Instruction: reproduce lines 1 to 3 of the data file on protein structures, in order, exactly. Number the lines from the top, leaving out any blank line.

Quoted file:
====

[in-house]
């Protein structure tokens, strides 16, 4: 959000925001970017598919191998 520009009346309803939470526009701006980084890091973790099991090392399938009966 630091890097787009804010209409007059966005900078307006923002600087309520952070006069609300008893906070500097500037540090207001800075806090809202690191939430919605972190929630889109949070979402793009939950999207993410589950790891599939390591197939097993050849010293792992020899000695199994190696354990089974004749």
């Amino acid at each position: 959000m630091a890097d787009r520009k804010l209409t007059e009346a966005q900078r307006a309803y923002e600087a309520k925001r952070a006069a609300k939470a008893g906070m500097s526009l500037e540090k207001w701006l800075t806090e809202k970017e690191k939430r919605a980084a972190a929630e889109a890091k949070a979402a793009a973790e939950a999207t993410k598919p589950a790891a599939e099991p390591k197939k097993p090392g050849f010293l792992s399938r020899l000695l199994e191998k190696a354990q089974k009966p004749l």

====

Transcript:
[in-house]
């Protein structure tokens, strides 16, 4: 959000925001970017598919191998 520009009346309803939470526009701006980084890091973790099991090392399938009966 630091890097787009804010209409007059966005900078307006923002600087309520952070006069609300008893906070500097500037540090207001800075806090809202690191939430919605972190929630889109949070979402793009939950999207993410589950790891599939390591197939097993050849010293792992020899000695199994190696354990089974004749």
């Amino acid at each position: 959000m630091a890097d787009r520009k804010l209409t007059e009346a966005q900078r307006a309803y923002e600087a309520k925001r952070a006069a609300k939470a008893g906070m500097s526009l500037e540090k207001w701006l800075t806090e809202k970017e690191k939430r919605a980084a972190a929630e889109a890091k949070a979402a793009a973790e939950a999207t993410k598919p589950a790891a599939e099991p390591k197939k097993p090392g050849f010293l792992s399938r020899l000695l199994e191998k190696a354990q089974k009966p004749l």